I know it’s trite to say that selling your home in today’s economic environment is challenging. You know that home buyers are very picky and money is tight. However, are you (or your real estate agent) prepared for a low appraisal?
According to the Appraisal Institute (appraisalinstitute.org), an appraisal is “a professional appraiser’s opinion of value.” The appraiser’s role is to “provide objective, impartial, and unbiased opinions about the value of real property”… “Appraisers assemble a series of facts, statistics, and other information regarding specific properties, analyze this data, and develop opinions of value.”
Although there is a standardized procedure in conducting and preparing an appraisal, lenders add their own criteria to meet their underwriting requirements. There is no doubt that many lenders have made their criteria more restrictive since the housing market downturn.
Contrary to the current attitudes, low appraisals have always been around. It was not until the market downturn when many home sellers were confronted with concrete evidence of their home’s depreciation. However, the issues with today’s low appraisals are slightly different those of years past. In addition to stricter lender requirements and increased appraisal scrutiny, some have argued that changes to the appraisal industry (including management and ordering) may have also contributed to low appraisals.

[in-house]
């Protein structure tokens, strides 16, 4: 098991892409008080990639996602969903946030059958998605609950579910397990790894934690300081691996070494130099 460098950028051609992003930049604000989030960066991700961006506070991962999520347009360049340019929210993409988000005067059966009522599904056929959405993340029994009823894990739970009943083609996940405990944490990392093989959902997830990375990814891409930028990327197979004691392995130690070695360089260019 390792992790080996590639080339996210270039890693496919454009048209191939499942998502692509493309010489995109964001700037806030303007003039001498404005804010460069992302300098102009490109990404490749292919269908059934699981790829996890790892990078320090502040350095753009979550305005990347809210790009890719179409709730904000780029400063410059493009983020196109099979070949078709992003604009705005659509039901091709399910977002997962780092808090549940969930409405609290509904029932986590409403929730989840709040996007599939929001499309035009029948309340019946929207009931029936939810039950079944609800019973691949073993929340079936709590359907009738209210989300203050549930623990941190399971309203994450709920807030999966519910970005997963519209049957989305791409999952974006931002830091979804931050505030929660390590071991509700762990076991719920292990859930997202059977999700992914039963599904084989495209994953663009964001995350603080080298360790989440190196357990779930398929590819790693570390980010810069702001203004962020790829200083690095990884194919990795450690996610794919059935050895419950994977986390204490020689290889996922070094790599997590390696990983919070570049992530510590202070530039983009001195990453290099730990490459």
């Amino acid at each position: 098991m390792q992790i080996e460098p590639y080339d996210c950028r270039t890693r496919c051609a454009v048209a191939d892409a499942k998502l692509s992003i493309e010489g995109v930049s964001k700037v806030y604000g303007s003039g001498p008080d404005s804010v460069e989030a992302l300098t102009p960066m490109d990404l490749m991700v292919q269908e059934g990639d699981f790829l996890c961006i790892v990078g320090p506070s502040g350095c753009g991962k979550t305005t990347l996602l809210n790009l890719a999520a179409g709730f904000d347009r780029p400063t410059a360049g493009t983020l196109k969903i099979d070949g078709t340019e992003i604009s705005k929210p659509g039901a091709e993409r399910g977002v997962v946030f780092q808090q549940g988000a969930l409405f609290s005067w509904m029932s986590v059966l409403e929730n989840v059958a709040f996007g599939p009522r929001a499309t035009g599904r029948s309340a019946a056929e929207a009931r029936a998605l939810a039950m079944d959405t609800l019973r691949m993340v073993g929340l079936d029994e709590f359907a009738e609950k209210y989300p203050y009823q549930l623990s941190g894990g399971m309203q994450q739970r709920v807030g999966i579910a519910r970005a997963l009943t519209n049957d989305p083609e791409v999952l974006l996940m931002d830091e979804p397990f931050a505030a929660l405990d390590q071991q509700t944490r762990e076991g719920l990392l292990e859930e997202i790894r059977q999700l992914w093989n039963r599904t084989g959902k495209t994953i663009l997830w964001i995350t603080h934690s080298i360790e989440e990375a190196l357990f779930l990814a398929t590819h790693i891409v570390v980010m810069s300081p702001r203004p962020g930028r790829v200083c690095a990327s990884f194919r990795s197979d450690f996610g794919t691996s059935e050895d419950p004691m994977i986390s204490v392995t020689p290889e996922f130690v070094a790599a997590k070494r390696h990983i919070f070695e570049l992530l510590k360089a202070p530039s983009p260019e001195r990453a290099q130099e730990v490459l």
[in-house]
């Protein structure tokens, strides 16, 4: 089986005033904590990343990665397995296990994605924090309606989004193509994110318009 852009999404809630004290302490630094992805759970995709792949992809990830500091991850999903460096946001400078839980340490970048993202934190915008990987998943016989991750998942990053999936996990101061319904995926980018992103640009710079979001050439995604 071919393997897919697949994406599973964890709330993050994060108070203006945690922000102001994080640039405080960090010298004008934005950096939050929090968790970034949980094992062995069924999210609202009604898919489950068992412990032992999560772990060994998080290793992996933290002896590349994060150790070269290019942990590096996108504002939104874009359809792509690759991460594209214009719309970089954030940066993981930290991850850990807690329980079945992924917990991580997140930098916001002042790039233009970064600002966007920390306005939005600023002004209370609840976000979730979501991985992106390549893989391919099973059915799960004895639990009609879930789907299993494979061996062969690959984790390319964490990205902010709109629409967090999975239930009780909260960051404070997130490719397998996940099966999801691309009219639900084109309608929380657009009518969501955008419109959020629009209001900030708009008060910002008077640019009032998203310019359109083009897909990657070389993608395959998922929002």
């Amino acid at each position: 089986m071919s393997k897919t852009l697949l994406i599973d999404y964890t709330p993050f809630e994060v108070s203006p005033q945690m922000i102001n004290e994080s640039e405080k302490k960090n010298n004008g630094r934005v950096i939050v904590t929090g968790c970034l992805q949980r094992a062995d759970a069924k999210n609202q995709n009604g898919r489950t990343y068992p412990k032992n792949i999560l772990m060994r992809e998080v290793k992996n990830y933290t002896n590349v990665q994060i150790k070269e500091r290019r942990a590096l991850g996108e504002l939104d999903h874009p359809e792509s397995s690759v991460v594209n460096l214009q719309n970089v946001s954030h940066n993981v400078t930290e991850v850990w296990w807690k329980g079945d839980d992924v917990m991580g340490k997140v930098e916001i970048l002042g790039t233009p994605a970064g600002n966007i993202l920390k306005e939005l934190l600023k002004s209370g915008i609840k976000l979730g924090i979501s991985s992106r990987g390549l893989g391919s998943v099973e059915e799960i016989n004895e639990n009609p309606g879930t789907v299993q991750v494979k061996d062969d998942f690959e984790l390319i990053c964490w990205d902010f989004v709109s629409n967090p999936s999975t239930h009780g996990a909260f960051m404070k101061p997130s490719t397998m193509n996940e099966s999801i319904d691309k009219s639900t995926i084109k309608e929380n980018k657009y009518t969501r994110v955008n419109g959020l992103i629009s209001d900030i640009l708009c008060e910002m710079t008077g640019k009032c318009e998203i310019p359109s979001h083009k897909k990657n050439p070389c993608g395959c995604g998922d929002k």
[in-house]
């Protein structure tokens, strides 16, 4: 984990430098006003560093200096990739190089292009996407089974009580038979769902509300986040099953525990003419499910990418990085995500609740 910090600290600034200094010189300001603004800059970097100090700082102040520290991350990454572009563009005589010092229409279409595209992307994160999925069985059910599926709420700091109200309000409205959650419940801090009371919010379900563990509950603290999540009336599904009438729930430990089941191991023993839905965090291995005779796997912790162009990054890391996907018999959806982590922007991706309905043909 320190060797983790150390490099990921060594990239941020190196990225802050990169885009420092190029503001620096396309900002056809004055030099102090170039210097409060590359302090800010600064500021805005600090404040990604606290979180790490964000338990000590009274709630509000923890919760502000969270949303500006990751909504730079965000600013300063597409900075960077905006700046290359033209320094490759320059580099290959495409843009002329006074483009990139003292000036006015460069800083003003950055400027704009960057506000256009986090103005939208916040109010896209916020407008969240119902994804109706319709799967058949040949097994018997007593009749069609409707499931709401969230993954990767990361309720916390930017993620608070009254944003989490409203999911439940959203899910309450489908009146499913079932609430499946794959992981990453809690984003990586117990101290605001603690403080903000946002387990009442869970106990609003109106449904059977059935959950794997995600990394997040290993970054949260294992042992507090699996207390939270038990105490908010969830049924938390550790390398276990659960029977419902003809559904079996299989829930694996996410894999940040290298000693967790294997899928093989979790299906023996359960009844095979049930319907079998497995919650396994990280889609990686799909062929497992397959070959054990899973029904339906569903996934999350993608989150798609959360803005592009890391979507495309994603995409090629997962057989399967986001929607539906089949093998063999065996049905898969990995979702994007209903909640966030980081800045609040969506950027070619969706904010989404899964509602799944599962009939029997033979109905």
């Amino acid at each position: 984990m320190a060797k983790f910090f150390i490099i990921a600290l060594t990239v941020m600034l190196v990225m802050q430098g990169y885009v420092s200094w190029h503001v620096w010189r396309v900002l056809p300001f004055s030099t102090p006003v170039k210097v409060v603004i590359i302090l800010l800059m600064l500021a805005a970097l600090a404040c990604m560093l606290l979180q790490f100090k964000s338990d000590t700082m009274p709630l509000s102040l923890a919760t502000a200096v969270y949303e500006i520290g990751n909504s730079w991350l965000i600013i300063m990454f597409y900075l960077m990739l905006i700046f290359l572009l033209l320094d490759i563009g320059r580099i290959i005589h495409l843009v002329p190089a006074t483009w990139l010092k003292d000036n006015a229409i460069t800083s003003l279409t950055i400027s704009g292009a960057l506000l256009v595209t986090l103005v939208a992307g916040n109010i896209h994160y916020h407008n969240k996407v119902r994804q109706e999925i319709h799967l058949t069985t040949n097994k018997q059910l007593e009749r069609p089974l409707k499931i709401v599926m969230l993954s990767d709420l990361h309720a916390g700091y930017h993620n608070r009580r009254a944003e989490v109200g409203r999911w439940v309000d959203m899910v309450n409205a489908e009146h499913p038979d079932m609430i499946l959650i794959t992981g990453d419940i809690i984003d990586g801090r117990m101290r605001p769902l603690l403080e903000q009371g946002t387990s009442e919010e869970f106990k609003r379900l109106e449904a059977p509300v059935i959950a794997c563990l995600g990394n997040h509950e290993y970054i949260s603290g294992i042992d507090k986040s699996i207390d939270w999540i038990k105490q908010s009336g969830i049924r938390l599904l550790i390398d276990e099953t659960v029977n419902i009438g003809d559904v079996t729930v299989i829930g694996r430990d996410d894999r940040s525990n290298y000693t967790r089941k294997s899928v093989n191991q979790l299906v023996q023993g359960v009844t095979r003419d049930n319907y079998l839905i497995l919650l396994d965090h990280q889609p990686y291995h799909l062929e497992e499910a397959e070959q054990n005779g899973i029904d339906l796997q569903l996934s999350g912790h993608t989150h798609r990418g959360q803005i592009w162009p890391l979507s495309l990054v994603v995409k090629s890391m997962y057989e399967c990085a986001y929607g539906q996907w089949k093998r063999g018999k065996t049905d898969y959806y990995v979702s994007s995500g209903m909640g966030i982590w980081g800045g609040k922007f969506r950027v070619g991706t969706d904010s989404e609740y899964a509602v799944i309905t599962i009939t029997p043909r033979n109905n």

Although not as pervasive as they were several years ago, low appraisals are still common. If your home does appraise lower than the contract price, you can appeal the value with the lender – but it will be difficult. In the past, appraisal appeals were less demanding (typical comparables were homes that sold within 6 months and 1 to 5 miles from your home) providing you a higher chance of success. However, today’s lender requirements are more restrictive. Although lenders vary on their requirements, many lenders now only accept appeals that include three original comparables that sold within the last 3 months and are within ½ mile (or less) of your home.
Don’t wait for a low appraisal to throw a wrench in your sale; take a proactive approach. Long gone are the days of setting a price by tacking on thousands to your neighbor’s recent sale price! Pricing your home correctly doesn’t only help attract home buyers, but it can also help avoid a low appraisal. Furthermore, choosing appropriate comparables for your pricing strategy is highly important, which include: comparables that are most similar to your home (same style and within 15% to 20% of living area and lot size); the most recent sales (within 3 months, but nor more than 6 months); and in close proximity to your home (unless you are in a rural are the comparable should be within ½ mile, but no more than 1 mile).
Additionally, the appraiser should be provided with your pricing rationale (i.e., the comparables that indicate that your sale price is in line with the market as well as a list of improvements that add value to your home). The intent is not to pester the appraiser while they are trying to do their job. However, some appraisers are appreciative that you have made the effort to provide the information (especially those who are unfamiliar with the local market).
Regardless of the outcome of your home’s appraisal, take heart that you can be proactive to possibly avoid appraisal issues. And if need be, don’t be afraid to appeal a low appraisal.
by Dan Krell
This article is not intended to provide nor should it be relied upon for legal and financial advice. Using this article without permission is a violation of copyright laws.